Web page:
7 things to check before you send, print, or publish
During a recent three-week span, I learned about three or four completed, printed projects that had errors in them—a wrong phone number here, an incorrect date there—little things that don’t make themselves obvious until after they’re printed and widely distributed!
Overall, my error rate is pretty low. I completed more than a thousand projects over the past year, and almost none of them had errors! But learning about three or four in that short span of time inspired me to buckle down and improve my systems. In the process, I put together a handy-dandy checklist of specific things to look for during the proofing process. You might find it useful too—
1. Are your numbers consistent?
Decide up front (or check your style guide) which numbers you are going to spell out and which ones you will use digits for. Then apply your decision consistently. You can use Find to search for each instance where a digit is used, so you can apply your decision case by case. Or, if you know that you want all numbers under 10 to be written out, you can Find-and-Replace those. In the Find field, type “1” —and make sure you include a space before and after the number. In the Replace field, type “[space]one[space]”. That way, when you click Replace or Replace All, your choice will affect only instances where “1” is its own number, not where it appears as a digit in larger numbers.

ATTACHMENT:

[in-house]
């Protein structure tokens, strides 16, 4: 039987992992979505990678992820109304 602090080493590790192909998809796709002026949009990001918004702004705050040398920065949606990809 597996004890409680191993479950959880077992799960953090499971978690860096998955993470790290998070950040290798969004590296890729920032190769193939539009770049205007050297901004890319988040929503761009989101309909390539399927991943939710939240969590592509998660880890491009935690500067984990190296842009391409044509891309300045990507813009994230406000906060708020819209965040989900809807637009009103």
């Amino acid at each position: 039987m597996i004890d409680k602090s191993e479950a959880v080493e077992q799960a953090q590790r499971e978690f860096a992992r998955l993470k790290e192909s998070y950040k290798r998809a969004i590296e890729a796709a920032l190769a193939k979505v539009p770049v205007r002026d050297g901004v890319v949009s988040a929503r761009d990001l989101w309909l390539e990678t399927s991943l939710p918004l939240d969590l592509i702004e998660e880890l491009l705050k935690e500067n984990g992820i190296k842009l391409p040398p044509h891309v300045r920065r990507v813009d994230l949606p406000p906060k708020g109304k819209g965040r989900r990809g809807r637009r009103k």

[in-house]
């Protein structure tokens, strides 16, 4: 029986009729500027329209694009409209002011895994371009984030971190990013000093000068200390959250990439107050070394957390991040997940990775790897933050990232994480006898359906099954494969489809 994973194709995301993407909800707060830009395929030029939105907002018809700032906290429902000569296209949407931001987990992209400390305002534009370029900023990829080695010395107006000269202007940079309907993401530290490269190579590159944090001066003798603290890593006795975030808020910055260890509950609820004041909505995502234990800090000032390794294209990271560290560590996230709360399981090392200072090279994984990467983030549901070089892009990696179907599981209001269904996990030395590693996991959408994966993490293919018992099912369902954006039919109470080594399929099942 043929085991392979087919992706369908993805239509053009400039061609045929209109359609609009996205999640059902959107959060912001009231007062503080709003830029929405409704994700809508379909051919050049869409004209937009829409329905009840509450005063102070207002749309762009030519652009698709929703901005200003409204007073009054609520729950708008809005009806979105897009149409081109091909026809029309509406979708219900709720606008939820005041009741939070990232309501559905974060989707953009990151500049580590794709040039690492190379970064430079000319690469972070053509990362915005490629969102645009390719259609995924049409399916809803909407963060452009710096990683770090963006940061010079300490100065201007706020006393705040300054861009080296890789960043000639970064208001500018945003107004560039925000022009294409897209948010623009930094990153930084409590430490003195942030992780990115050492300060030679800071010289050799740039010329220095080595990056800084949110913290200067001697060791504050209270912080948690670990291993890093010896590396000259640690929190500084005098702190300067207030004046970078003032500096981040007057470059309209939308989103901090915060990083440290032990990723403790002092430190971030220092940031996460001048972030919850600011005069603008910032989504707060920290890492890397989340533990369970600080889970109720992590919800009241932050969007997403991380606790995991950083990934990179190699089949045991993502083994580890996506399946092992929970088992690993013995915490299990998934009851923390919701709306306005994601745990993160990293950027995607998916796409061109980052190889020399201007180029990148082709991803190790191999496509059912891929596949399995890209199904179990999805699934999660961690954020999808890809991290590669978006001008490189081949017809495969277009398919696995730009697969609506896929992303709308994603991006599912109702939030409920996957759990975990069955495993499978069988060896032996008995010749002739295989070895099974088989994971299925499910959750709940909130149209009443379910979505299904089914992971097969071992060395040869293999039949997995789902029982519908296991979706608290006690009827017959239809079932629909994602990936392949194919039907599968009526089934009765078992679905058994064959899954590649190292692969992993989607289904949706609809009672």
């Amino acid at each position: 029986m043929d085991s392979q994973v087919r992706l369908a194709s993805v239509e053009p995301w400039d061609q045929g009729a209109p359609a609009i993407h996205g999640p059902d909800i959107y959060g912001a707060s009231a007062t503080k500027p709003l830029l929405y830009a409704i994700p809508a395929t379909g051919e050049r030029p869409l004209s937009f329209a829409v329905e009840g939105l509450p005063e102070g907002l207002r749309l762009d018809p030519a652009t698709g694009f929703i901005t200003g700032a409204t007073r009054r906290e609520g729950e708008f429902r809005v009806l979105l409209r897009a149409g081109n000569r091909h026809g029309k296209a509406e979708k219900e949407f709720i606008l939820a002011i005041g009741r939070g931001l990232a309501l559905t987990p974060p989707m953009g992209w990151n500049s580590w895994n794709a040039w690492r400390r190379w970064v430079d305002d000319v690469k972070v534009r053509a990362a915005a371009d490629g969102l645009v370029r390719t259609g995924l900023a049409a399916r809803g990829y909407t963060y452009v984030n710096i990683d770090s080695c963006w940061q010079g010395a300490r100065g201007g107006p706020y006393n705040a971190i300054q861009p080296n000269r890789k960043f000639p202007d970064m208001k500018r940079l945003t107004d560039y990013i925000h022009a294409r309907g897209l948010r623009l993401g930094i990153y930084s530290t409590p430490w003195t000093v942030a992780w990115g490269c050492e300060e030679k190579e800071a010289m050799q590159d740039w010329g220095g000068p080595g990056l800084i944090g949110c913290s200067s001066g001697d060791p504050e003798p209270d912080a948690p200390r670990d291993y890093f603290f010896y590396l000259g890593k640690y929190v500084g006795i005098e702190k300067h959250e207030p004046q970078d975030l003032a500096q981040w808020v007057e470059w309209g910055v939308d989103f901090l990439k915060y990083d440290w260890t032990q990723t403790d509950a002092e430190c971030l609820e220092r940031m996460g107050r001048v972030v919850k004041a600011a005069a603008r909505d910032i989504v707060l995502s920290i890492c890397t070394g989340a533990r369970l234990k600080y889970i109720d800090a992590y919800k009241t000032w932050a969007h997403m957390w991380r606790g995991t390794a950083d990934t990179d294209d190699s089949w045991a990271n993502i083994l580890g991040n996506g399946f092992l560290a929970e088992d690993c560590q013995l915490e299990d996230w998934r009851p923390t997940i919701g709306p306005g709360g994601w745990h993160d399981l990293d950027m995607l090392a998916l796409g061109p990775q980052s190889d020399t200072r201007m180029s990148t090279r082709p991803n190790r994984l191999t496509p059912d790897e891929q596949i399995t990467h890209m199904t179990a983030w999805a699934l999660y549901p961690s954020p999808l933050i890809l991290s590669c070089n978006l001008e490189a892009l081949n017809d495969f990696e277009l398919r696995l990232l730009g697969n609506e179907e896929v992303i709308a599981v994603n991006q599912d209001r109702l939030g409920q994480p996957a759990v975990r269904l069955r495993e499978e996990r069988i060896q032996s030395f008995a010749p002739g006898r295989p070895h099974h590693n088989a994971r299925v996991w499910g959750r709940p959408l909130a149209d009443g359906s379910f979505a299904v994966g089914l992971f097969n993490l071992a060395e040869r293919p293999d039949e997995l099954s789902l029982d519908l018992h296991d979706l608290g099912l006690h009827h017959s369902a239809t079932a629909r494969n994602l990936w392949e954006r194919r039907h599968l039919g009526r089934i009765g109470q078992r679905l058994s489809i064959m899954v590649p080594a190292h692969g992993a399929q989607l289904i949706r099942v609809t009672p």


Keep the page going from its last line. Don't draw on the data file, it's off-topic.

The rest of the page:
2. Did you use spaces instead of tabs?
If you have used the same number of spaces (say, four) to indicate an indent at the beginning of each paragraph, you can use Find-and-Replace to find “[space][space][space][space]” and replace it with “^t” (that’s the symbol for a tab). If you can’t recreate “^t” with your keyboard, type a tab in your document, then highlight it and copy it. When you open the Find-and-Replace dialog box, you can paste into the Replace field, and you’ll see the “^t” symbol. Even better—remove all tabs and use the paragraph indent to indicate the beginning of a new paragraph. This will save time later if you want your document to be ebook-format-ready, using a site like Smashwords.com, for example.
3. Are you still double-spacing after periods?
If you can’t break yourself of the habit of double-spacing after a period, at least go back and do a search for all instances of “[space][space]” and replace them with “[space].” In fact, you may need to do this more than once: if you have instances where there are three or more spaces in your document, replacing two of those spaces with a single space will still leave you with a double space. Note: One of the surest ways to tell that a book has been self-published by an amateur is to check for double-spacing after periods.
4. Did you use “Its” and “It’s” correctly?
A lot of people have trouble with apostrophes, and the “its/it’s” twins seem particularly ambiguous and sneaky. Use the Find command to locate each instance of “it’s”—and as you see each one in context, read the sentence out loud saying “it is” instead of “it’s.” If the sentence still makes sense, then “it’s” is correct in that instance. For example: • It’s raining cats and dogs. (“It is raining cats and dogs” still makes sense.) • My dog had cake on it’s birthday. (“My dog had cake on it is birthday” doesn’t make sense; that means the apostrophe doesn’t belong in that “its.”)
5. Did you use “Your” and “You’re” correctly?
You can also do the above exercise with “your” and “you’re.”
(But remember to say “you are” instead of “it is,” otherwise nothing will make sense.)